Updated 11:29 AM EDT, Tue, Jun 16, 2020

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Getting Paid to Sleep is a Thing in China


(Photo : GETTY IMAGES) A Chinese shopper sleeps on a bed in the showroom of the IKEA store on July 6, 2014 in Beijing, China. The stores are designed with extra room displays given the tendency for customers to make a visit an all-day affair. Store management does not discourage shoppers from sleeping on Ikea furniture, even marking them with signs inviting customers to try them out.

This could literally be everyone's "dream job" and the only position where sleeping on the job will not be a problem.

A company in Shanghai is making headlines for what is perhaps the most coveted job position in the world: a professional sleeper. A manufacturer of dietary supplements in mainland China is looking to pay a salary of 100,000RMB (USD14,400) yearly to their professional sleepers. 

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Successful candidates will test the supplements and provide a comprehensive report on its effects. However, it's not just all snoozing. The professional sleepers will have to put themselves in different sleeping patterns mirroring people of different occupations.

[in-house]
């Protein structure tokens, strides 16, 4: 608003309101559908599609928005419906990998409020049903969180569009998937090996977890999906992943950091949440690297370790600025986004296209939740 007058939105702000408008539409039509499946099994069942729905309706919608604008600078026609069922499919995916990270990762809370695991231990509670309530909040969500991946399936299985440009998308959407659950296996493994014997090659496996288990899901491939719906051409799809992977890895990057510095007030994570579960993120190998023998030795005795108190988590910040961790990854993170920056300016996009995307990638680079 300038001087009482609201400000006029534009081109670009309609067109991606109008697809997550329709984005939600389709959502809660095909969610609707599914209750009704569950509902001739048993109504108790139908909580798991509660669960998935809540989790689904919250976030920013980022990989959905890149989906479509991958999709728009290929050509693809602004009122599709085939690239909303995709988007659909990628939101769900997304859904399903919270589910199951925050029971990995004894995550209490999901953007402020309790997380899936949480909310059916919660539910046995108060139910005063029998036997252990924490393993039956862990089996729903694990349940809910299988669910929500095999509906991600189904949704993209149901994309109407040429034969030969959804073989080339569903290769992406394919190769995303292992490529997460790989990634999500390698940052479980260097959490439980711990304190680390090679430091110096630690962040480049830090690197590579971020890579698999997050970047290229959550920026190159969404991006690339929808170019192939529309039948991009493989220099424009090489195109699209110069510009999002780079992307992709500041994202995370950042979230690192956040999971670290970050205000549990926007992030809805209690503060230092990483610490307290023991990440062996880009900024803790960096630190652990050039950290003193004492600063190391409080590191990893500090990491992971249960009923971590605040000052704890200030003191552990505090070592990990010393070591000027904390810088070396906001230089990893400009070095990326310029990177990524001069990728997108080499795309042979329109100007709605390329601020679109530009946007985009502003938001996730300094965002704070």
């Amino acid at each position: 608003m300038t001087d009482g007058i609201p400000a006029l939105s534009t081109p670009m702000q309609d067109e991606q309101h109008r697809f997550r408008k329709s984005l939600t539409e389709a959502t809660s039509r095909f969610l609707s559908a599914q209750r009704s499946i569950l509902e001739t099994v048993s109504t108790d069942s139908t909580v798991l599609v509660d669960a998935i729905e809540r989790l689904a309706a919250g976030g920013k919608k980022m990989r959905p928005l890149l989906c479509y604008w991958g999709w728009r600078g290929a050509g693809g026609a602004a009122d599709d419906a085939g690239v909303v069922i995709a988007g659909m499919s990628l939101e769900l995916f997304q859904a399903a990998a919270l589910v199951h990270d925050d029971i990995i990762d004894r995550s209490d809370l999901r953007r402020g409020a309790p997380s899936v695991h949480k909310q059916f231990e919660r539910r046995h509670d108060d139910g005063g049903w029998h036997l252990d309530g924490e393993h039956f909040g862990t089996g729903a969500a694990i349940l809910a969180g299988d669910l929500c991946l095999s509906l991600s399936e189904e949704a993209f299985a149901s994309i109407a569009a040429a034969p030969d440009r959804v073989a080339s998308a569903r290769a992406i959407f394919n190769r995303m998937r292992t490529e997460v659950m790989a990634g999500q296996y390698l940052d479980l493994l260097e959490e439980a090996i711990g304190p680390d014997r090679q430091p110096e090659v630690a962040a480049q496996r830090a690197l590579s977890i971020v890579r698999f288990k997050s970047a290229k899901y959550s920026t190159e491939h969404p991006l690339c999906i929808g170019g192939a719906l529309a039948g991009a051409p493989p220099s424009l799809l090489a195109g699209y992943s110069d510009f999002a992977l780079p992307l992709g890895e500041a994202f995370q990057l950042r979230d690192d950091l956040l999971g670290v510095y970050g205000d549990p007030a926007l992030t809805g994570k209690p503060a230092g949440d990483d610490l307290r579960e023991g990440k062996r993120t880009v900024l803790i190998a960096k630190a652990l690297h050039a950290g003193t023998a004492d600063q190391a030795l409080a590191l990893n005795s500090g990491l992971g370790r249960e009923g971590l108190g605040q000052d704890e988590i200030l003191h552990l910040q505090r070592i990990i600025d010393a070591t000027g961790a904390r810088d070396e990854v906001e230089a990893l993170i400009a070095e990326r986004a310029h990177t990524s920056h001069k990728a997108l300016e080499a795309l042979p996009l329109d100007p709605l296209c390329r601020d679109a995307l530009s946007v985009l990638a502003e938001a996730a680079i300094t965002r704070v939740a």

For instance, a software programmer's sleep pattern is erratic and vastly different to those working a normal day job, as well as people on night shifts. After adapting to different people's sleep pattern, the professional sleepers will produce a report that includes the quality of sleep, feedback, and suggestions. 

The job does not require any past experiences, but a "love for sleep" is needed (who doesn't love sleep?). People from different job industries can apply. 

Getting paid to sleep is slowly becoming famous as it carves a niche in the job field. In the US, hospitals, research facilities, and even NASA, hire professional sleepers for studies, with annual payouts reaching as high as USD300,000.  

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